The importance of quality in software – 1

Introduction

The world becomes more and more dependent on ICT systems and most of us welcome the many blessings that have come with innovation in the last 10 years. After the start of the mobile revolution, our lives have become unthinkable without mobile and web applications that serve us daily. After the start of the pandemic, the voices of those who had their reservations about digital transformation became quiet too. Our children were home from school, and we were asked to work from home to avoid the spread of the Coronavirus. All of those were only possible due to the use of ICT (Information and Communications Technology) and the internet. Cloud-based software providers are thriving as never before.

But while we become increasingly dependent on Information Technology (IT) systems, risks are also higher. In this IIPGH column, we have been addressing cybersecurity threats regularly, and in this first short series of 3 articles, we will focus on another domain: software quality.

Quality in software: how to acquire a quality product.  

In this first article, we will address various quality aspects that are relevant in the software domain. For software companies, these are vital aspects to address while building their products. For any organization that acquires software to support its business processes, the topic is of equal importance. You may have to choose between various vendors to provide you with accounting, payroll or, ERP systems, or build a tailor-made web application or mobile app for your organization. Do not only look at its purchasing costs but also have a closer look at the quality of the software.

Here are 7 quality topics to look out for when choosing your software vendor.

Simplicity: A lot of software is being advertised with multiple shiny features, but the reality is that most customers only use 10 – 20% of the application. So, the prior question is: what do I really need to support my business processes? Often, an automated process that is provided to you by a software solution is inevitably slightly different from the current practice in your organization. It can be tempting to request your vendor for a tailor-made feature or an advanced version of the software. But it is recommended to consider adaptation of your business process to follow the flow of the software to have the maximum “value for money” and to resist a tailor-made solution.

Integration: When procuring software, your organization probably already has various other systems in place. Does this new application fit in easily? Is it possible to link systems easily? Is the existing IT environment (operating system, hardware, network, databases, other application) the right landing place for this application?

Performance: Not only should your new software be giving you reliable information, but it also must run fast and light. The average operation on the system should not require big data traffic, and depending on where your business units are located, the system should be able to cope with situations where the internet is not available.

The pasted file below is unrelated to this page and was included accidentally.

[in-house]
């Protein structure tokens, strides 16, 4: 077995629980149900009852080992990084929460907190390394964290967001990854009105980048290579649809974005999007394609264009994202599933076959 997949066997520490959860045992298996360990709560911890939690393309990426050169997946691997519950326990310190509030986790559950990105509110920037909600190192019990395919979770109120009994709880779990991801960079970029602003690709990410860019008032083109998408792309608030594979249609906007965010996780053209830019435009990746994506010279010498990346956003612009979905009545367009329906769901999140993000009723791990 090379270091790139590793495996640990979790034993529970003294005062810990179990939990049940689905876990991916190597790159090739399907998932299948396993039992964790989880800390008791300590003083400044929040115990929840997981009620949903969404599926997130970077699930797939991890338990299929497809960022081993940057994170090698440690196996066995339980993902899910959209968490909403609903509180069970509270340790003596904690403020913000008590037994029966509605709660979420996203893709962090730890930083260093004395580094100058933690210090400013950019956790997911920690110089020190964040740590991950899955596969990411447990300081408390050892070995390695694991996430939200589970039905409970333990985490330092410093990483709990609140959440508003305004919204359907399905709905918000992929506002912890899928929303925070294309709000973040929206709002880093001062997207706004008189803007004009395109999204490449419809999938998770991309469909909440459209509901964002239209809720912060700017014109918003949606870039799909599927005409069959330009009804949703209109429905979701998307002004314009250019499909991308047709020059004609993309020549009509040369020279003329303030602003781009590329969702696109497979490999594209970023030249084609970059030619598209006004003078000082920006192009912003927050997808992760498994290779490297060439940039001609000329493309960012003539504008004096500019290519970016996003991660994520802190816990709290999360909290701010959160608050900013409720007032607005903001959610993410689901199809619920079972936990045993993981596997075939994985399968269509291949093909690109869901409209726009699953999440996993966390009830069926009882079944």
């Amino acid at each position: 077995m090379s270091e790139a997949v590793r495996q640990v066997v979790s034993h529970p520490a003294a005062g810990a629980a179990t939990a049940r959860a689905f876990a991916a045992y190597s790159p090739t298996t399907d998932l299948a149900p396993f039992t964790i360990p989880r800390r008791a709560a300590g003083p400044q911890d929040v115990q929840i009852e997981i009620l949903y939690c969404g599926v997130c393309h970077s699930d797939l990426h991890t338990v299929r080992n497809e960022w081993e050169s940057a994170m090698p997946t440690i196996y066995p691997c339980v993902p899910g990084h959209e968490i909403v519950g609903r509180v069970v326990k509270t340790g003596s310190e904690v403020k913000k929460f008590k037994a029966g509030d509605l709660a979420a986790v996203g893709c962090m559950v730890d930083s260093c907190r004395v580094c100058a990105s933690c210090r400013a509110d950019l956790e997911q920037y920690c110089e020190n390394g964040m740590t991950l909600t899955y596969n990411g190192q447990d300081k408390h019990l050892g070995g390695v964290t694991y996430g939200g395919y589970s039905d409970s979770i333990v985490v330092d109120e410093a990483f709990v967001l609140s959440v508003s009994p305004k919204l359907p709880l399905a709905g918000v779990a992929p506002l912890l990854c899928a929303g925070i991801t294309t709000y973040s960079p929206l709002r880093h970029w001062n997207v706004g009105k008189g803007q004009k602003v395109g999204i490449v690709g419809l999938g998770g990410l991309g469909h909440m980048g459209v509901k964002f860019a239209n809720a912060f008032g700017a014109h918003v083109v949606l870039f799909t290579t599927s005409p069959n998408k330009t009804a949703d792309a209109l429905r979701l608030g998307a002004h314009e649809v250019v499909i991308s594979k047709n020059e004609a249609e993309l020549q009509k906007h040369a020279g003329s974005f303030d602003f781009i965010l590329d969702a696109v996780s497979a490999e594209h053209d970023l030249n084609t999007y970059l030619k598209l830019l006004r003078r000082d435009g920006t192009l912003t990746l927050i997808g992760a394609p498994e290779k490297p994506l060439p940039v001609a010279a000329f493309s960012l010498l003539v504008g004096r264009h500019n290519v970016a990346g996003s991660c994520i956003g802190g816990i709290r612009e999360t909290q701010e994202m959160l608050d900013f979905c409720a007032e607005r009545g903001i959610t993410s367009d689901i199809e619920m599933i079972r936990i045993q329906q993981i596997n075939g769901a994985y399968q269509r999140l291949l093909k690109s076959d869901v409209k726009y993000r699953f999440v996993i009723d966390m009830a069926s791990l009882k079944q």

Flexibility: As the introduction of a new software solution comes with costs and considerable change management, your choice should be able to last for the coming 3 -5 years. This implies that it should be relatively easy and affordable to incorporate business changes into it. New business units, products, user roles, should be very easy to implement. Flexibility also means scalability – is the software capable of processing large increases in numbers of users or data? For adaptability, is it capable of running on additional platforms (laptop, tablet, Android as well as IOS)? If you anticipate such future changes, they can be included in the requirements for your new software acquisition from the beginning.

Security: Obviously the latest requirements regarding cybersecurity should be guaranteed by your vendor. Questions to ask include:

Have there been any major security breaches with this software? Were there cases of data leaks or ransomware attacks? Is there a sound security monitoring system in place and what is its response time in case of an incident? Has the software been designed in such a way that security controls are always part, for instance, because the software uses complex passwords, limited roles for users, or dual-factor authentication?

Data ownership: When you are about to acquire a new software application, you are certainly not thinking of the moment that you are going to dispose of it, but it is very important to know, how easy it is to change once you have migrated your data into the system. You should insist to remain the owner of your own data and have that legally secured in the contract. Equally, the software company guarantees to provide a user-friendly and correct exit migration. And a “data dump” of your database should be available easily.

Maturity: Some applications may be advertised to bring you the latest of the latest technological innovations. It is wise to always assure yourself that new features have been thoroughly tested and already used successfully by other customers.

In a way, procuring a new software resembles the purchase of a car. Do not get blinded by its shiny appearance and the latest gadgets. Without rational and careful consideration, you may find yourself in a taxi while the new car is in the mechanic shop with a huge bill.

Authors: Diana van der Stelt (Member, Institute of ICT Professionals Ghana) and Anthony Yeboah Asare, Trinity Software Center in Kumasi, sales director, and quality engineer.

www.trinitysoftwarecenter.com | info@trinitysoftwarecenter.com